OK, you have set up your campaign and you can’t wait to get your results coming in. Very often everything seems to look good in the beginning, but when you start digging into the leads received from your campaign you start getting mixed feelings about those numbers you have been hitting.
Most of the campaigns I have ran are strongly relying on geo targeting. Working with international teams and trying to hit sales targets in specific markets has made me super sensitive to geo targeting problems. Google’s algorithm is not perfect when it comes to identifying people’s location. It is usually based on the Internet Protocol (IP) address of the user, however there are many factors coming in.
Avoid default geographic settings.
When starting with your campaigns on Google, you must be careful not to use default geographic targeting. Usually Google will automatically set your targeting to “people in or searching for my included locations”. Trust me, you don’t need this setting, unless you are advertising hotels or flights and you want people searching for this location to see it. Otherwise, if you target the USA, you will show your ad to people searching vacations in the USA besides the ones based in the USA.
Use location exclusions in the campaign settings.
Once upon a time I was naïve enough to think, including certain territories in your targeting means you are excluding all other. Wrong! Theoretically, yes, this should be the case. Practically when I targeted Belgium, I got 87 leads from Ethiopia and 5 from Belgium. I don’t mean – enter all the countries in the world in exclusions, except for the one you want to target. However, be conscious about the results you are getting and monitor what happens with those leads. If you have a sales team calling them, check with them what they hear on the phone. If you see an influx of leads from territories you are not targeting, just exclude these.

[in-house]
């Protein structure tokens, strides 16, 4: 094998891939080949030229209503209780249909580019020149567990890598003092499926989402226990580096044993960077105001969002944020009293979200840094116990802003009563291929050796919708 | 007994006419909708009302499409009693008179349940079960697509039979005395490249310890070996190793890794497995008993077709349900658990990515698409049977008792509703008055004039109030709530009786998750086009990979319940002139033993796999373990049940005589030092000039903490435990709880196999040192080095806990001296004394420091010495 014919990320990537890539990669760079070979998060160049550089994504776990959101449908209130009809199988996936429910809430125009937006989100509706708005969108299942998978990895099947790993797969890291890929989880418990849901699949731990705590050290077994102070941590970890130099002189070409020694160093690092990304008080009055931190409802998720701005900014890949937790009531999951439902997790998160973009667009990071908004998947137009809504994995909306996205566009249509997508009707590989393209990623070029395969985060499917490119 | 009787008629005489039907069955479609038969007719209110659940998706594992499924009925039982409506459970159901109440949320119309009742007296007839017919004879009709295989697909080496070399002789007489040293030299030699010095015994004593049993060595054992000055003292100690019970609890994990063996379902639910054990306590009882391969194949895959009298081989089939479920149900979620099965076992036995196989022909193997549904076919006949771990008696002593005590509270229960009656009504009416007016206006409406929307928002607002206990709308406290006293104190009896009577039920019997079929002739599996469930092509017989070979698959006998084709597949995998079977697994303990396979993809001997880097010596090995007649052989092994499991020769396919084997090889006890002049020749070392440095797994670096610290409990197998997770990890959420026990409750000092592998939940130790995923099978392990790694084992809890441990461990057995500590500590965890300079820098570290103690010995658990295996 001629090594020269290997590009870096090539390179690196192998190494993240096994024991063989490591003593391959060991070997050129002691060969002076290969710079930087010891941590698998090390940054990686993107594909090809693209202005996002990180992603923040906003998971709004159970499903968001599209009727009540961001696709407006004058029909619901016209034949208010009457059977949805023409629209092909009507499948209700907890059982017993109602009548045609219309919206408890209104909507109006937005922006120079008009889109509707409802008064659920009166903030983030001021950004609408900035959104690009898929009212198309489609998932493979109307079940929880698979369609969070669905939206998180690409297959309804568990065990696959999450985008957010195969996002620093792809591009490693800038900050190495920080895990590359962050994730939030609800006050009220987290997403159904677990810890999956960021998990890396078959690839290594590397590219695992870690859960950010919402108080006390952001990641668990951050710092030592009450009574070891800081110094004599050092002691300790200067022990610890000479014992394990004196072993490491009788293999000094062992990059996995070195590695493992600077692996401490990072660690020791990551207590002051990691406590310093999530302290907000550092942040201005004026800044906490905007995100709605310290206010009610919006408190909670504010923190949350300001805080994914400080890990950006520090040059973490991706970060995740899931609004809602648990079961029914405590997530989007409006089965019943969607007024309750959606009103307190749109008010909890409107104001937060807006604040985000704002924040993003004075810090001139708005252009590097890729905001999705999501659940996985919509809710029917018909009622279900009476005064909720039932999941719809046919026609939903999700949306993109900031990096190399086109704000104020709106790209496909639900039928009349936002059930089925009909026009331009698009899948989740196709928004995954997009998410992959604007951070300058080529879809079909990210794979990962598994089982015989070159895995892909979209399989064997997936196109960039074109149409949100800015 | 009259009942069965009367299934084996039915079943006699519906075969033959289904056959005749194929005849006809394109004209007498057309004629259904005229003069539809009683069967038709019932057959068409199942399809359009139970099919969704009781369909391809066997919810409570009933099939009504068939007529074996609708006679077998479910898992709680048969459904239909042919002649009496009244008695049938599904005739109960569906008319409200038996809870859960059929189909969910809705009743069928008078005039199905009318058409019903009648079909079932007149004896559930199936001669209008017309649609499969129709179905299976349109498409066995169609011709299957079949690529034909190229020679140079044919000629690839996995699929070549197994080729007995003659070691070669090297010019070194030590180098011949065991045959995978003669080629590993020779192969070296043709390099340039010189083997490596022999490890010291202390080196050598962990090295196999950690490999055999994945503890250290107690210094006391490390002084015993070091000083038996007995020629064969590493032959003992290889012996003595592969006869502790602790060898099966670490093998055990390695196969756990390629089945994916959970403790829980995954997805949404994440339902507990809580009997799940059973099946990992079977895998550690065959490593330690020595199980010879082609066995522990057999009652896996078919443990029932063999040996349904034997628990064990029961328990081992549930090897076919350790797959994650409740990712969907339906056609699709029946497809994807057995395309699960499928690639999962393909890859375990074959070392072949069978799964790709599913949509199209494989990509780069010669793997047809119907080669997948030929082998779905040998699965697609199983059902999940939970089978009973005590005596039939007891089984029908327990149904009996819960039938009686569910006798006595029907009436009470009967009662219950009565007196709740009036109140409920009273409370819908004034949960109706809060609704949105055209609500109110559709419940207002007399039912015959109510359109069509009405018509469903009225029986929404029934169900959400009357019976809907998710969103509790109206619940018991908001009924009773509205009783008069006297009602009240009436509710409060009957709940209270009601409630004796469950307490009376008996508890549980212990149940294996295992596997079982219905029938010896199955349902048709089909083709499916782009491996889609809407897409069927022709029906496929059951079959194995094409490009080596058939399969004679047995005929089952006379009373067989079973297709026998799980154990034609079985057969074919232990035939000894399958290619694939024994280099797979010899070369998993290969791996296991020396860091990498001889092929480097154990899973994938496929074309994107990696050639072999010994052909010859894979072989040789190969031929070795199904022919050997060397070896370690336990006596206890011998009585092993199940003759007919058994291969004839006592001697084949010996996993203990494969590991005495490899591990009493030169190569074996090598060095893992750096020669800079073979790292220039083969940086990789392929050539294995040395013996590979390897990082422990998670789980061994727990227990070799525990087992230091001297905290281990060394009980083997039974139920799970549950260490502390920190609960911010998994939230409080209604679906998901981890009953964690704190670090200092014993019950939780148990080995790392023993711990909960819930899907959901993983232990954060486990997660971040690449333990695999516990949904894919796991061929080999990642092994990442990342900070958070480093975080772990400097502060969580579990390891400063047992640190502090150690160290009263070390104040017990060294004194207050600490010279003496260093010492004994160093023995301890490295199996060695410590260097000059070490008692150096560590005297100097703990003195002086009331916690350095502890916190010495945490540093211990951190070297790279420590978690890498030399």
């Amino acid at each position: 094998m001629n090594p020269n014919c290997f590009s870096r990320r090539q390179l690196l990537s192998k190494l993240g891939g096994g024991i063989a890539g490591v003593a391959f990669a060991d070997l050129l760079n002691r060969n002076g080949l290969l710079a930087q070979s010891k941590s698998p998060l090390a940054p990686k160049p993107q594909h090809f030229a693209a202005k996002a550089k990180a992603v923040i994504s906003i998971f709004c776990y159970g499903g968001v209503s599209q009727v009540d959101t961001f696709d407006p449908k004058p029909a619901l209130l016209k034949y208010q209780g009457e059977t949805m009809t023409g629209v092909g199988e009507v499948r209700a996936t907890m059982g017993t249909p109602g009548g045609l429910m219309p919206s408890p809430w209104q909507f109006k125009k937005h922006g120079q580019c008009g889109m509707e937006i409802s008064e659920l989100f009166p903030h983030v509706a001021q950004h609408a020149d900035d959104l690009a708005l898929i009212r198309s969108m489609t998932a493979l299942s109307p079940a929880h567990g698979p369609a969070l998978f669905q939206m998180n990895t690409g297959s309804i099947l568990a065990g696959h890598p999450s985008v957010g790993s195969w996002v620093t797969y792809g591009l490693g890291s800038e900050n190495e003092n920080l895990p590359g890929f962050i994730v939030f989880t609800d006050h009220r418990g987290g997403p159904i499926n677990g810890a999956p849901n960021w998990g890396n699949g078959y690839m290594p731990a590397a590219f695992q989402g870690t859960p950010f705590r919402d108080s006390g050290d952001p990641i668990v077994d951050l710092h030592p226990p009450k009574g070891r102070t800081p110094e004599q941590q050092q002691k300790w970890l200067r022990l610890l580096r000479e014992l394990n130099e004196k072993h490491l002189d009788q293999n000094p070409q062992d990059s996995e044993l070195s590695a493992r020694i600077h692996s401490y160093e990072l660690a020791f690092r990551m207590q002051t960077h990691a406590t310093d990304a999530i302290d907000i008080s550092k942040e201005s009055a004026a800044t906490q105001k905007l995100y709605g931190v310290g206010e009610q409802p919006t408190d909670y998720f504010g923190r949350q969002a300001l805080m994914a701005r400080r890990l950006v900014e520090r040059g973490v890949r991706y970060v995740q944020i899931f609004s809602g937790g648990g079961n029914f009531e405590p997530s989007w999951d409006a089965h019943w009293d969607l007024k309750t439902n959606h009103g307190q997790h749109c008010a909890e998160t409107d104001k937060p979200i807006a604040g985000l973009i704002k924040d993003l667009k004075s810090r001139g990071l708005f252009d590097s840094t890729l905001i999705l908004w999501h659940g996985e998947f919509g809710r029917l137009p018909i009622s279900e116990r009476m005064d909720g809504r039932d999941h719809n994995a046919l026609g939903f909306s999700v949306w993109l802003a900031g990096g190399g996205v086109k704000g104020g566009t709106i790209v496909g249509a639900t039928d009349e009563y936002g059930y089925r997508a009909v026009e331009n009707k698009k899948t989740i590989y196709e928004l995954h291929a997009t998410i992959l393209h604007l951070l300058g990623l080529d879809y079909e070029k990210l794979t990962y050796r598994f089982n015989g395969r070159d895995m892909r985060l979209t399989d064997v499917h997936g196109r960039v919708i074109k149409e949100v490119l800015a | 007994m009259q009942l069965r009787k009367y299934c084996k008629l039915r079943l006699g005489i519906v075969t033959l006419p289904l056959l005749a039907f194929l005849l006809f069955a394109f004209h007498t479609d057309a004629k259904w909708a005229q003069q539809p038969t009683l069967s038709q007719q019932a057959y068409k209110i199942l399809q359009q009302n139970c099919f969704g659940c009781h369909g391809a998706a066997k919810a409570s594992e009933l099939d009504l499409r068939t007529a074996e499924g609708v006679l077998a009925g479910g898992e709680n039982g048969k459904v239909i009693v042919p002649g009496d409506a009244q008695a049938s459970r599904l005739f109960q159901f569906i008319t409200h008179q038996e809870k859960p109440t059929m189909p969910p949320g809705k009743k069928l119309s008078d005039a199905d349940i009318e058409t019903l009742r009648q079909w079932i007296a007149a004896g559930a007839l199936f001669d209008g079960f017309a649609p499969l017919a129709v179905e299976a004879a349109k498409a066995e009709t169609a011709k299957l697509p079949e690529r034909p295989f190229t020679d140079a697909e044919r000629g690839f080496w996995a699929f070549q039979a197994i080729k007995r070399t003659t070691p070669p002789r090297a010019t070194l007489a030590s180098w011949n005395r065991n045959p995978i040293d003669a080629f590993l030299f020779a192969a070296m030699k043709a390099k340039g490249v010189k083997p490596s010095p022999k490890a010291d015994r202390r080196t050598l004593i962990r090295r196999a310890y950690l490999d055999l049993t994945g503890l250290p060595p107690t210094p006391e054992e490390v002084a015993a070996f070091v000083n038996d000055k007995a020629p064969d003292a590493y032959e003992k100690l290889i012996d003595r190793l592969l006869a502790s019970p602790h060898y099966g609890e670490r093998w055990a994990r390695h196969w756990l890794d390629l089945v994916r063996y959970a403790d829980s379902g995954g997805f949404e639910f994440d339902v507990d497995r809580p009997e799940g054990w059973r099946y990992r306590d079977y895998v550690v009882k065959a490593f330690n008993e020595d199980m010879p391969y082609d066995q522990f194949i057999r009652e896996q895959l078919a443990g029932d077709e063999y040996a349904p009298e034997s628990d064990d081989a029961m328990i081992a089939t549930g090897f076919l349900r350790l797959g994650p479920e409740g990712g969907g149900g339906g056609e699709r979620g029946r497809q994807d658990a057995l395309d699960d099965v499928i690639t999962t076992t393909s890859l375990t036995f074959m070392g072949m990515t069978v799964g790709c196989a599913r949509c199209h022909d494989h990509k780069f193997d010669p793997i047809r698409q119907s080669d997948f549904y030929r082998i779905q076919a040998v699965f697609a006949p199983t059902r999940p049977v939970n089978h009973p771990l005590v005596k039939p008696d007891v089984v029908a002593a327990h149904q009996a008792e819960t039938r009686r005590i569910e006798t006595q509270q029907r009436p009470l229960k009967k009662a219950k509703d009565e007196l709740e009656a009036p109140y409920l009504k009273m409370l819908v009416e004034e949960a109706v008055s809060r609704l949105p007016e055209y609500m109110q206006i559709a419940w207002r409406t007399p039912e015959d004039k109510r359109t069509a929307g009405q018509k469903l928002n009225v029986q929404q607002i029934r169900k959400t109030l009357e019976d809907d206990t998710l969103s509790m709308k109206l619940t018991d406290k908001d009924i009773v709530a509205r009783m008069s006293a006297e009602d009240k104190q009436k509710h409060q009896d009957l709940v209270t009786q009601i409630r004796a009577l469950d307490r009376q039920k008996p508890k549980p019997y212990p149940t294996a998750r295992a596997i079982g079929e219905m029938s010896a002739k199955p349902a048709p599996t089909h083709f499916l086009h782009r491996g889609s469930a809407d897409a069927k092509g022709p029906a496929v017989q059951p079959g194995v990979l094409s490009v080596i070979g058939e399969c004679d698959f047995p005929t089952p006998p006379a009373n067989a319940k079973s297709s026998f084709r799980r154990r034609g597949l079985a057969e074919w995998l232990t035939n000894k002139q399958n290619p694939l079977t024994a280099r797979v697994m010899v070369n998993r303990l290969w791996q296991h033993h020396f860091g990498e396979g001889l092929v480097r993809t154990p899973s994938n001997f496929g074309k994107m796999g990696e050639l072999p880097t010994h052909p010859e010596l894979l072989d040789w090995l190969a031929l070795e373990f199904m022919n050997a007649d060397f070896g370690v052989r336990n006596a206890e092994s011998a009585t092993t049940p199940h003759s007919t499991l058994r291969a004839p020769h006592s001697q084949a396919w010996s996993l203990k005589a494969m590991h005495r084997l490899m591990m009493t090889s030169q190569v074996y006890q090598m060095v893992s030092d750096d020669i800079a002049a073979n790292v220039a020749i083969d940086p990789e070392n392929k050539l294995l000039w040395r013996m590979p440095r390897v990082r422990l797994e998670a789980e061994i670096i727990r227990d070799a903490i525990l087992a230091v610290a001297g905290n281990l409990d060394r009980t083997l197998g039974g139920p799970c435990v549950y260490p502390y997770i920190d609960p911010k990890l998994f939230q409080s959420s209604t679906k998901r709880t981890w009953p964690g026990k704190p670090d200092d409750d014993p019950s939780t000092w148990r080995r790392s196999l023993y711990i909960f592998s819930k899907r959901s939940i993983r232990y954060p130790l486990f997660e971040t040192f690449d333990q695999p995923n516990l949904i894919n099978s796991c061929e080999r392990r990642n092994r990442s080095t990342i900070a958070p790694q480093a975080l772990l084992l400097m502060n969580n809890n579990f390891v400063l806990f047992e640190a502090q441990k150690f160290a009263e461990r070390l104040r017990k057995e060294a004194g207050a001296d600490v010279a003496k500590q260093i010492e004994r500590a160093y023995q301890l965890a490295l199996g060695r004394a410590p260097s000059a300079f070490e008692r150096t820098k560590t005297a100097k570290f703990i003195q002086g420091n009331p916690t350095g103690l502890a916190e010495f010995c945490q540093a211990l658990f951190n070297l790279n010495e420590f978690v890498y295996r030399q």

Spot issues in the Geographic report from Dimensions.
This report can give you ideas about which the top locations of your users are in detail – regions, cities, districts. You can access it by choosing a campaign and then Dimensions. After this, select the first tab “View” and then choose “Geographic” from the drop down menu. I recently saw a lot of my clicks were coming from an unspecified location. After investigating, I found out there were a few reasons for this behaviour. First, if people are using country specific domains (such as google.fr, google.co.uk) but their IP address shows that they are in a different country, then Google will record their location based on the country-specific domain, but we won’t be able to identify the city or region. Another explanation is that Google could not specify the location from the IP address.
Virtual Private Network(VPN) users.
There is not much you can do about this, but it’s good to know if after all your efforts you keep getting some people from locations you are not targeting. A virtual private network (VPN) is a network that is constructed using public wires — usually the Internet — to connect remote users or regional offices to a company’s private, internal network. It can also mask the IP address of these users to appear as if they are in a different location. In many countries where internet is censured this is the only way to access Google, Facebook and other banned sites. You will be getting some of these people, but if your main settings are done right as described above, the number will not be significant.